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Between Exaltation and InfamyFemale Mystics in the Golden Age of Spain$
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Stephen Haliczer

Print publication date: 2002

Print ISBN-13: 9780195148633

Published to Oxford Scholarship Online: November 2003

DOI: 10.1093/0195148630.001.0001

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Adulthood

Adulthood

Chapter:
(p.181) 9 Adulthood
Source:
Between Exaltation and Infamy
Author(s):

Stephen Haliczer (Contributor Webpage)

Publisher:
Oxford University Press
DOI:10.1093/0195148630.003.0010

Despite the restraints placed on women in the Counter‐Reformation era, many women mystics developed strategies to achieve recognition as leaders. These included exercising harsh moral authority, using their visions to gain power and instill fear, and becoming adept at performing the sufferings of Christ and the perils of demonic possession. Once leadership was attained, the women sought to gain a positive reputation with the aristocracy through assuming a life of severe austerity and writing autobiographies and devotional works. Even with their success, however, many women suffered from intense self‐loathing, possibly associated with their repression of sexuality, and developed serious illnesses. The mystical life was understood to be one that detached itself from the world and helped ensure a good death.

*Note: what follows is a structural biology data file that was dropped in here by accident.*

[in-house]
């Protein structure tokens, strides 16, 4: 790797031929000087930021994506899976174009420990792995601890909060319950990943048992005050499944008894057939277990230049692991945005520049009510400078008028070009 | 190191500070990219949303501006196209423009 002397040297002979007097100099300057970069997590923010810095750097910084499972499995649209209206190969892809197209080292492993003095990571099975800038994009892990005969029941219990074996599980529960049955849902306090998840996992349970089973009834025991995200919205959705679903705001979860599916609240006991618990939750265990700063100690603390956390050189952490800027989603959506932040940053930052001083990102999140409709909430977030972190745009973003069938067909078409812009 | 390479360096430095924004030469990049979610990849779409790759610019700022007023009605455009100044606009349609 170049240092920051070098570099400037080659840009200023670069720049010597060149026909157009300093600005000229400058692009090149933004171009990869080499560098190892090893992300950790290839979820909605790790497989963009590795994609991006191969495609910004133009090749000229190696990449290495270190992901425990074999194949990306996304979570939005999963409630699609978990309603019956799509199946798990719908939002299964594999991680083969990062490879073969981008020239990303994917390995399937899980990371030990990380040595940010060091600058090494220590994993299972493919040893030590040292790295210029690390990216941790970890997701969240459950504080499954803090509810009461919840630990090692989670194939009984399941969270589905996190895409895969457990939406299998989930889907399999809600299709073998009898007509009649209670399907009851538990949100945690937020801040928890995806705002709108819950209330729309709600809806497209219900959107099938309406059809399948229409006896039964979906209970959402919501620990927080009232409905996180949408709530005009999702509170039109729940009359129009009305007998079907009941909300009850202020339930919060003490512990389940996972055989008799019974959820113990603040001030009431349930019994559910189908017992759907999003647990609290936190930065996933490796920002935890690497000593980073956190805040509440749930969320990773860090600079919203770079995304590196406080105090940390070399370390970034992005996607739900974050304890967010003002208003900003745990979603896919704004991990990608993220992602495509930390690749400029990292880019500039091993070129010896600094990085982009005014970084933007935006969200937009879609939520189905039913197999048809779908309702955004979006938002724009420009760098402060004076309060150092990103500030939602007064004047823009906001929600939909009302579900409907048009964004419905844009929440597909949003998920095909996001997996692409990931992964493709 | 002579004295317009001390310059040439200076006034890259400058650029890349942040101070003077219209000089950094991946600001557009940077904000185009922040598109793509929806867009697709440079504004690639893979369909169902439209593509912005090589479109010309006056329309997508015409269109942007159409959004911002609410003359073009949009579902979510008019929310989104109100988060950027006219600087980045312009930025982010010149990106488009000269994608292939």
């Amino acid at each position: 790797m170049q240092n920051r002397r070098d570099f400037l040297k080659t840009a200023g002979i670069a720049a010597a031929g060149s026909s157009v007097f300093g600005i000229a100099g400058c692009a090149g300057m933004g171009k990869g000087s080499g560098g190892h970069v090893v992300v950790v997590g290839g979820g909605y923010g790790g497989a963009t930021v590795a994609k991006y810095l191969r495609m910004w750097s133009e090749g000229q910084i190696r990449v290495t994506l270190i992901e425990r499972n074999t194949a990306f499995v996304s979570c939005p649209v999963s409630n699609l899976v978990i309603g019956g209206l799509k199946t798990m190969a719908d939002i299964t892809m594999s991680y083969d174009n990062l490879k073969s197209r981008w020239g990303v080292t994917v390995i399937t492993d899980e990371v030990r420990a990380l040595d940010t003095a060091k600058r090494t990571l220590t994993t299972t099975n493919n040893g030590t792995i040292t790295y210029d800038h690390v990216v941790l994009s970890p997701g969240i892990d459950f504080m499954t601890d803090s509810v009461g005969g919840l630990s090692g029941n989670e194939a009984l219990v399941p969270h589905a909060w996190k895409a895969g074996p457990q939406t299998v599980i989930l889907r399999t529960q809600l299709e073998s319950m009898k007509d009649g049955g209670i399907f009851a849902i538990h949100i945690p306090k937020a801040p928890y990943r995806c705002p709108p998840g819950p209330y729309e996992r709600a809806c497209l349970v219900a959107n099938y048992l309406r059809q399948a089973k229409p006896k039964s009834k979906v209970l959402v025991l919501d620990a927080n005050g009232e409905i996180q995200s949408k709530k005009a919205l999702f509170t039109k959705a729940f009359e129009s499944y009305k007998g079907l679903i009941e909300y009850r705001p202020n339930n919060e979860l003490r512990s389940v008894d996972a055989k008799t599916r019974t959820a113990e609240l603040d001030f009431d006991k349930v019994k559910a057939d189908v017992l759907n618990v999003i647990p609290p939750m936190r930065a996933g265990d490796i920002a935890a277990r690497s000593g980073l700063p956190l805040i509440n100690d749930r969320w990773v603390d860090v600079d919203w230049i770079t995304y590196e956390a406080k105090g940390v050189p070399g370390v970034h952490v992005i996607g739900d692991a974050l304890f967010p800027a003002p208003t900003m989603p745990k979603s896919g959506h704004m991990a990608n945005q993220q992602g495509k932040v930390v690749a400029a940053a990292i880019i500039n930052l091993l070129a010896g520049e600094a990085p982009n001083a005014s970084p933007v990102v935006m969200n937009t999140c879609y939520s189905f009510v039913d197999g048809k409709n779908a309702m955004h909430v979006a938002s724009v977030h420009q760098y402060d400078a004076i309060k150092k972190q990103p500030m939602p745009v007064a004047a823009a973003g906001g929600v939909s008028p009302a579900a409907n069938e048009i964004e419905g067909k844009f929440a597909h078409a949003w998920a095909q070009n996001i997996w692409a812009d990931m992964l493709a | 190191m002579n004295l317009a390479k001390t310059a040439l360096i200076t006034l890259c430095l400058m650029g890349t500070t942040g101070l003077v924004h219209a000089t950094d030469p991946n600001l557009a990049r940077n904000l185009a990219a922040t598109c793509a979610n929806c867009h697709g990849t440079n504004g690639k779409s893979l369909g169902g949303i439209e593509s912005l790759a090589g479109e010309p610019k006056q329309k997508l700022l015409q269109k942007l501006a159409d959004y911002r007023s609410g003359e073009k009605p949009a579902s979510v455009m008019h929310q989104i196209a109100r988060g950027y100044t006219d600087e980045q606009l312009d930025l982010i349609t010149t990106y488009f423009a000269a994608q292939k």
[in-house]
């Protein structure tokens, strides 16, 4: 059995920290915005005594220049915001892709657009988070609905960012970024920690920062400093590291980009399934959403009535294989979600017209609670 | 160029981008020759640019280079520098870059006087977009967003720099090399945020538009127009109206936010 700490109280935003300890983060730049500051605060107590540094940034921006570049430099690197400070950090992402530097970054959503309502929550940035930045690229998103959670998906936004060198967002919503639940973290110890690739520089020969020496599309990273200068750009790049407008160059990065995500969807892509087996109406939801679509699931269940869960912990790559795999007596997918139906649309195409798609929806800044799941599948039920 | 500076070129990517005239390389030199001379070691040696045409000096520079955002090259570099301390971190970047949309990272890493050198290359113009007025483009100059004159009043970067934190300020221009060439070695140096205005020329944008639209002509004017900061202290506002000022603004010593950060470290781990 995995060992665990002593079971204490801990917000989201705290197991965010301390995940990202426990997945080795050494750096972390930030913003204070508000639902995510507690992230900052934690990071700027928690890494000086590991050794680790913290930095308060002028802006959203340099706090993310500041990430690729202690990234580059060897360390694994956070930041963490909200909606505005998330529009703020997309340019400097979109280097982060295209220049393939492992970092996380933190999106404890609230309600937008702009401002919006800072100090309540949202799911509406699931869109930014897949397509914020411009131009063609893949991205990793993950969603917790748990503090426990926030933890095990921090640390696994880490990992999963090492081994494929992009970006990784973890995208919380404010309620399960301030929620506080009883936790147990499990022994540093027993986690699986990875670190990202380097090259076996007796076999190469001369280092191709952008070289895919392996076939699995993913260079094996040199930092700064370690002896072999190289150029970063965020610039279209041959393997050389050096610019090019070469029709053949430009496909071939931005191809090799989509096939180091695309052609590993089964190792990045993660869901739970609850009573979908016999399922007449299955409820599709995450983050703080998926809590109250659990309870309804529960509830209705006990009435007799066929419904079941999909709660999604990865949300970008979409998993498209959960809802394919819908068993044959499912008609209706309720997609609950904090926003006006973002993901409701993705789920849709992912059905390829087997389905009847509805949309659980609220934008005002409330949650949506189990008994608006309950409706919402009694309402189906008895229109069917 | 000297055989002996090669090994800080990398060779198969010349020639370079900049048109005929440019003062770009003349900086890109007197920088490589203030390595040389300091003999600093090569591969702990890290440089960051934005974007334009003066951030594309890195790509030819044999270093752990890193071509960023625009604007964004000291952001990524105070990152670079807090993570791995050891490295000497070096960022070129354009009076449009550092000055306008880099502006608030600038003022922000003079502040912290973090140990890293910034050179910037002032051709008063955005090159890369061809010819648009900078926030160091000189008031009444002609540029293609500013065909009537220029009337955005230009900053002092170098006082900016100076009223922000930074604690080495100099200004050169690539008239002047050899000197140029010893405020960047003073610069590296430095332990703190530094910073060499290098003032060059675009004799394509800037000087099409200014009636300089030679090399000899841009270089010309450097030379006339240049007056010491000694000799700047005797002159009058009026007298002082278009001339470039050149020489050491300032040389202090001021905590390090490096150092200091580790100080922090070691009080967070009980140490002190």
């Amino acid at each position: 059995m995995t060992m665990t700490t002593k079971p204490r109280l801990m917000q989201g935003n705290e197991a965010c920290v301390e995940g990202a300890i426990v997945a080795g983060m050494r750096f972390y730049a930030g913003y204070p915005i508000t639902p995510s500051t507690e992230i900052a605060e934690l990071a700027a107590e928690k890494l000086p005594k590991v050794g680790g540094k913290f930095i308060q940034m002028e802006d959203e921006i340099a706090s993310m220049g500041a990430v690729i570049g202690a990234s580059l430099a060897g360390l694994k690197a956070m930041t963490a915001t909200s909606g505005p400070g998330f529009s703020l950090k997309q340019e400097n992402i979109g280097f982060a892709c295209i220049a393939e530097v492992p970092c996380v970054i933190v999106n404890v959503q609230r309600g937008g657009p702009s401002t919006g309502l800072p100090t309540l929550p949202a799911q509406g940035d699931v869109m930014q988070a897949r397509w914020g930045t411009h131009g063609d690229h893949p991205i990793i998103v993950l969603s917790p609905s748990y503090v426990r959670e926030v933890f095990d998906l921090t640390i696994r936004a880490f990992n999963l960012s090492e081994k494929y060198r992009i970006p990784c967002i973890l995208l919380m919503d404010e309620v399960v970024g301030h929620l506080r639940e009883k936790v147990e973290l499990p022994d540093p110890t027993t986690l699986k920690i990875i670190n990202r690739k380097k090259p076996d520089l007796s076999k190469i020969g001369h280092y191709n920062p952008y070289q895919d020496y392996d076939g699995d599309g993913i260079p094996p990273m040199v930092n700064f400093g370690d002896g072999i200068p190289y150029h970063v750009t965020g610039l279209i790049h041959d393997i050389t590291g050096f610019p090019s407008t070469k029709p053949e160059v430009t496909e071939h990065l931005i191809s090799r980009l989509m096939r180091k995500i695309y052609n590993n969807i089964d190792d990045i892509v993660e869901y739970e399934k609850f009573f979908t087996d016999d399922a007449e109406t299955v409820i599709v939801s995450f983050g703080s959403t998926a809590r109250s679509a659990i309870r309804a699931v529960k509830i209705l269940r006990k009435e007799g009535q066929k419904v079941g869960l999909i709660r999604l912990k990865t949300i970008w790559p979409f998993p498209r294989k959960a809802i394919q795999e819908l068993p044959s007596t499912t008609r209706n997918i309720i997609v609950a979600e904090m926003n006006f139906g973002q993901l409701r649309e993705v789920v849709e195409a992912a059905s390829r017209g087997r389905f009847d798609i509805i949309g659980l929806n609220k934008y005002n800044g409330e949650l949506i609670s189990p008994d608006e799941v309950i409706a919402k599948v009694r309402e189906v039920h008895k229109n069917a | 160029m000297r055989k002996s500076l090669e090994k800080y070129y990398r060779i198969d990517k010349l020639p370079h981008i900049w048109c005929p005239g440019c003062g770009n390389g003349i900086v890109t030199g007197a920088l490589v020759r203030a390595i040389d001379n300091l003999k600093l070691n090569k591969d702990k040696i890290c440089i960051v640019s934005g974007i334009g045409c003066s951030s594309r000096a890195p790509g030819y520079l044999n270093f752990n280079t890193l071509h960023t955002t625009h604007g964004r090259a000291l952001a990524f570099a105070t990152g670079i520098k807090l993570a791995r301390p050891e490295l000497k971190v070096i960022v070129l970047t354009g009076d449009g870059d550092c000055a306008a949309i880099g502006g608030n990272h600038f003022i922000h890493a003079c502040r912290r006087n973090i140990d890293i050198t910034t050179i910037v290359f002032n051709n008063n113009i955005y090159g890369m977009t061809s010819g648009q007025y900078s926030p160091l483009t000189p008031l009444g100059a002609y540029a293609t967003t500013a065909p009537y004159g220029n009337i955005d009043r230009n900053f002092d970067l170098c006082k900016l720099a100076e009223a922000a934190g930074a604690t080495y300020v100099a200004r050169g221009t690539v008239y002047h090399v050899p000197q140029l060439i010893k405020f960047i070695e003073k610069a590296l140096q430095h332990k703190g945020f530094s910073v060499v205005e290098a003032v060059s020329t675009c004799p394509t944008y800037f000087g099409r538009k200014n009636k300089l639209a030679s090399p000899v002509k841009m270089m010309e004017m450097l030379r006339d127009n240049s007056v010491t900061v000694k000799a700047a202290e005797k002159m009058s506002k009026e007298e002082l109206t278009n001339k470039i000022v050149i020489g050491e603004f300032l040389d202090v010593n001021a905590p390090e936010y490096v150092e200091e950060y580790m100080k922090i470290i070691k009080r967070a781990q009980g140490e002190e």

Keywords:   austerity, illnesses, leadership, moral authority, performing, repression of sexuality, self‐loathing, success, visions, writing

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